A bleak picture of the family justice system

‘Torn Apart: Family Courts Uncovered’, by Dispatches on Ch4 was a difficult watch.  I thought it did a very good job of reporting on how traumatic it can be for children and parents to go through the Court system when there is a dispute about how much time children spend with each parent.  As a family lawyer, this is my experience of the family justice system we currently have in England and Wales.

There are so many reasons why it’s so traumatic, including, but definitely not limited to:- 

  • It is set against a backdrop of an often difficult relationship ending with emotions running high, and often different truths about what has happened. 
  • The design of the family justice system positions parents against each other which can encourage parents to build their case for what they want, frequently involving criticism of the other parent’s parenting; 
  • There are often allegations of behaviour, parental alienation and coercive control, which need to be investigated by the Court, with parents being questioned by barristers trying to prove that these allegations are true;
  • Judges often have to make a decision based on one parent’s work against the other’s. And it can be very difficult for a Judge to get to the bottom of an issue, such as why a child becomes distressed when it comes to seeing the other parent, as there could be many different reasons for this.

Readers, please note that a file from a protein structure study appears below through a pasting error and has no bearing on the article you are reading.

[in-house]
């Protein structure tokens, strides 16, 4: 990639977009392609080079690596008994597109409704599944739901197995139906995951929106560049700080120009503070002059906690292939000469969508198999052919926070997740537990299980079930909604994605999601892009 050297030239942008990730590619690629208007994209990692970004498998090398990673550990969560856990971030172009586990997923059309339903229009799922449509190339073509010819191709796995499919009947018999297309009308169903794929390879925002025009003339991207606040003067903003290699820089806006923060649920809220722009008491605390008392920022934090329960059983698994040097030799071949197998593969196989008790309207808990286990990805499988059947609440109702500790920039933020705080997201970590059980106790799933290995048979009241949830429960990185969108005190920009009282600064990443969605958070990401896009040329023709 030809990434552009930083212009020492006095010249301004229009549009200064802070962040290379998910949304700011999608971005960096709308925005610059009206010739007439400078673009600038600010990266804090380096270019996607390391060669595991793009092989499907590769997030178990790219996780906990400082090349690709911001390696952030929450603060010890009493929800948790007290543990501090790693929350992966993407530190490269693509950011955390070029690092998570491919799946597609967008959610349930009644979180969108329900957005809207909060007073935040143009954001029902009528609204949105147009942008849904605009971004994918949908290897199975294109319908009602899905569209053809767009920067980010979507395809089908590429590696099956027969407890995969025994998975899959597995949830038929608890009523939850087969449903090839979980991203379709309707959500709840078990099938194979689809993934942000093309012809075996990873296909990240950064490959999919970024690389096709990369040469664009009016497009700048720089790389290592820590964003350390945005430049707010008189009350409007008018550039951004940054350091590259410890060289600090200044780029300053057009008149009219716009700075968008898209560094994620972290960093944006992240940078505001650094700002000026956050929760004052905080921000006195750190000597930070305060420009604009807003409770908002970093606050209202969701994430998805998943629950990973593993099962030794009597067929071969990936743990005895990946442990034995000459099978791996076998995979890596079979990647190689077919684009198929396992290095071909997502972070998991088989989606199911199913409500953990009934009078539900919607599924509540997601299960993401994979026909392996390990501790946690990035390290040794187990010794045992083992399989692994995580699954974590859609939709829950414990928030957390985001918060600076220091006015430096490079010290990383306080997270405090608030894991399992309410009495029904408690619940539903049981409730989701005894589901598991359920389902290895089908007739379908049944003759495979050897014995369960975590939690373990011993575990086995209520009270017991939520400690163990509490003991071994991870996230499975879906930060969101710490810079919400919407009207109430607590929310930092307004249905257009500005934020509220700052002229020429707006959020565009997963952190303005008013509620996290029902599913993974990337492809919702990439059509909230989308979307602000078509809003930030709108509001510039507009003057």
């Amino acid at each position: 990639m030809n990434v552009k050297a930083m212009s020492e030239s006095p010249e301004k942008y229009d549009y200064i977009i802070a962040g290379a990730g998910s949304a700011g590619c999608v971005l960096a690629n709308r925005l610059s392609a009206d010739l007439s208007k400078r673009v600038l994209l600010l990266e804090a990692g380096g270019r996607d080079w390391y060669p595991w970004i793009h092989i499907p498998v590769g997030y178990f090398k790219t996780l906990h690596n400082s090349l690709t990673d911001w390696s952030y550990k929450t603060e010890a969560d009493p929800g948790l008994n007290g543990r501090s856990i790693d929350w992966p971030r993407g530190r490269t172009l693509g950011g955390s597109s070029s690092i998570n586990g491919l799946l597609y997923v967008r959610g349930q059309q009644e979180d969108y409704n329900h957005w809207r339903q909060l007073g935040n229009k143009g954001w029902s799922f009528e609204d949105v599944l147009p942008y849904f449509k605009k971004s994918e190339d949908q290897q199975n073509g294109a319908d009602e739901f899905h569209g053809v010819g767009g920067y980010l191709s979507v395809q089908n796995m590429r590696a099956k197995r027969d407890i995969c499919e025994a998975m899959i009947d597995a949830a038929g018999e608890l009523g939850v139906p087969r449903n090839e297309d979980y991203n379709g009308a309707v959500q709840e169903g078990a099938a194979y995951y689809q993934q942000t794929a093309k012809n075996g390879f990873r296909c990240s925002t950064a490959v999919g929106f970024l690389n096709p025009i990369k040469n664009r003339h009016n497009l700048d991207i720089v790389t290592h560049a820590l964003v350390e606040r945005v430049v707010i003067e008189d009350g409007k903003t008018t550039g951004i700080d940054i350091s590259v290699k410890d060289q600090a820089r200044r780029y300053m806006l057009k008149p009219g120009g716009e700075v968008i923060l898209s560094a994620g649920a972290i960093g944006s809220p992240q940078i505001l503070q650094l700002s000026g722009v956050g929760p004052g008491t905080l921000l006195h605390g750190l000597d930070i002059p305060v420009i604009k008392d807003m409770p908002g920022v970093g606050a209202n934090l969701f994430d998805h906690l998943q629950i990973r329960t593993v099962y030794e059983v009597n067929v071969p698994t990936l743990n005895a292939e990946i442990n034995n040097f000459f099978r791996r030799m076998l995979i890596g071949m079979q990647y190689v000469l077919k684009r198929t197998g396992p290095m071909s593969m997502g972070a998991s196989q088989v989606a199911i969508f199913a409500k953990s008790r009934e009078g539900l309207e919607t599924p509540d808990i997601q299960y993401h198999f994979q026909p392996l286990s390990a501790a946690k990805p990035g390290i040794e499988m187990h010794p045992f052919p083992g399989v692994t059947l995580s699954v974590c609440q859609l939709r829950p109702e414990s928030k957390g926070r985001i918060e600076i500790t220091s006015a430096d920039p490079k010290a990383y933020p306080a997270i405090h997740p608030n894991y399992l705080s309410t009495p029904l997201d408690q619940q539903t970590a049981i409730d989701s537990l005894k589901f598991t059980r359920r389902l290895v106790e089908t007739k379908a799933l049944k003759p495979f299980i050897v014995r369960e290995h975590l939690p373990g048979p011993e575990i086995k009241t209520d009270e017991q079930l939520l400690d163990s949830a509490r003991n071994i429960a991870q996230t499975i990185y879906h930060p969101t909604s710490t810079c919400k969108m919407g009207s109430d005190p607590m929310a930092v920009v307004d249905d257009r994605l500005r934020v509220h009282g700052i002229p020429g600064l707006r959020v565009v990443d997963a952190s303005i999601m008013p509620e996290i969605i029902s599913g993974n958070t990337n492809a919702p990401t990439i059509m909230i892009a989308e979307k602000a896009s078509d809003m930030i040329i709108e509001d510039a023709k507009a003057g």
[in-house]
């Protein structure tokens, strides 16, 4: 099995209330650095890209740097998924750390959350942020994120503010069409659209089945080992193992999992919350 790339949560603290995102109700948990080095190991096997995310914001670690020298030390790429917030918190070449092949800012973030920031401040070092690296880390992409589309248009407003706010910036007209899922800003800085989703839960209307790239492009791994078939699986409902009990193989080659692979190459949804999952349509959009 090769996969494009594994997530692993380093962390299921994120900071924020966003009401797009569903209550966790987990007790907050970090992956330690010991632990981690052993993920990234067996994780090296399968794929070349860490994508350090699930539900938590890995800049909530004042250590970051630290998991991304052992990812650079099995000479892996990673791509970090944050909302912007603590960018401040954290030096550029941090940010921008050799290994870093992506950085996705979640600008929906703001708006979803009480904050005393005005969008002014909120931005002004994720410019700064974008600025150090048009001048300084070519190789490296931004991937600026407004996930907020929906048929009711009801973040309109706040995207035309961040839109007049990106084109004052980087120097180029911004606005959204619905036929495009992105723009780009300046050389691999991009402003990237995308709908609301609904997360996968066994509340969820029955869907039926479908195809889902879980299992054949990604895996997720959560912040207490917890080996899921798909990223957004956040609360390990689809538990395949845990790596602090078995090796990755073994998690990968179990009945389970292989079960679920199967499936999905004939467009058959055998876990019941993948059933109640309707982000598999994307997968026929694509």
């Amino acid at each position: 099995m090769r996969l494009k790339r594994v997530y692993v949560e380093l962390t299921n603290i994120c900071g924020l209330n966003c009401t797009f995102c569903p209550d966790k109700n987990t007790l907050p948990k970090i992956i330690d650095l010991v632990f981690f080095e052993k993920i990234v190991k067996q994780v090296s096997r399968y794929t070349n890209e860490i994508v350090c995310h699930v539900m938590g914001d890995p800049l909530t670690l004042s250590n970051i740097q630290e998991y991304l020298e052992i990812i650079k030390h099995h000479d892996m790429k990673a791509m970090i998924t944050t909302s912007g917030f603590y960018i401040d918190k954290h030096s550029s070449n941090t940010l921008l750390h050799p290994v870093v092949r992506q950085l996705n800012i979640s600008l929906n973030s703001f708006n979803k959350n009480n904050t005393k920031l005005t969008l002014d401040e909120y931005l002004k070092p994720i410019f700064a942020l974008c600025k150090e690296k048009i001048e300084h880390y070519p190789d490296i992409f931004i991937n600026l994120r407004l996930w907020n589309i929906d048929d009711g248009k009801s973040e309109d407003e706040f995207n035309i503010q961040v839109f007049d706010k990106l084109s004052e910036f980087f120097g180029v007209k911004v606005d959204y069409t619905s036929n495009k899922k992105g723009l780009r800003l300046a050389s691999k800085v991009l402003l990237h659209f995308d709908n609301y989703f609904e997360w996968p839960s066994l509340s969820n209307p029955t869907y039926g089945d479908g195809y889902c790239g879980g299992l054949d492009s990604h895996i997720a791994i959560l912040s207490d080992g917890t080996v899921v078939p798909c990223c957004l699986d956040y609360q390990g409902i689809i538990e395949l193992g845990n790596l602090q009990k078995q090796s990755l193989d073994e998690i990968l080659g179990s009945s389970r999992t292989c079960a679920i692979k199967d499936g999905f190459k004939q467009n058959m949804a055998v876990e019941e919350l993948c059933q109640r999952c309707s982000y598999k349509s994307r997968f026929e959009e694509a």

• The child’s voice can often get lost in everything else that is going on. 
  • If a parent makes a Court application and lots of allegations against the other parent, the Court will hear it, unless there is a bar on applications being made without permission, which can only usually be obtained several years and several applications later;
  • Judges and magistrates making the decisions often do not have any long standing experience or knowledge of working with separating families and the issues or within the family justice system;
  • Legal aid for family cases was slashed around a decade ago and is now available in only limited circumstances, so parents often either have to represent themselves or pay tens of thousands for legal representation. When this is coupled with Judges and magistrates who have no long standing experience of the family justice system, the outcome can often not be in the interests of the children. 

It’s incredibly difficult for a short TV programme to deal with all of these issues. I felt that Dispatches did a good job in getting key messages across, although it felt uncomfortable that the only parents spoken to were mothers. 

The difficult question is, what is the answer?  How do we help parents resolve disputes when they can’t agree between them what is best for their children? This is an incredibly difficult question, especially in the context of the underfunding of services to support families.  The ‘What About Me’ report provides some good answers and suggestions for change, so I hope that it is listened to and implemented. 


Channel 4 Dispatches looks inside the family courts system and reveals how courts can order the police to forcibly remove children, who are not in danger, from loving homes.

Dispatches has obtained disturbing and never before seen footage of police forcibly removing children from their mother at midnight, to be taken to go and live with their father.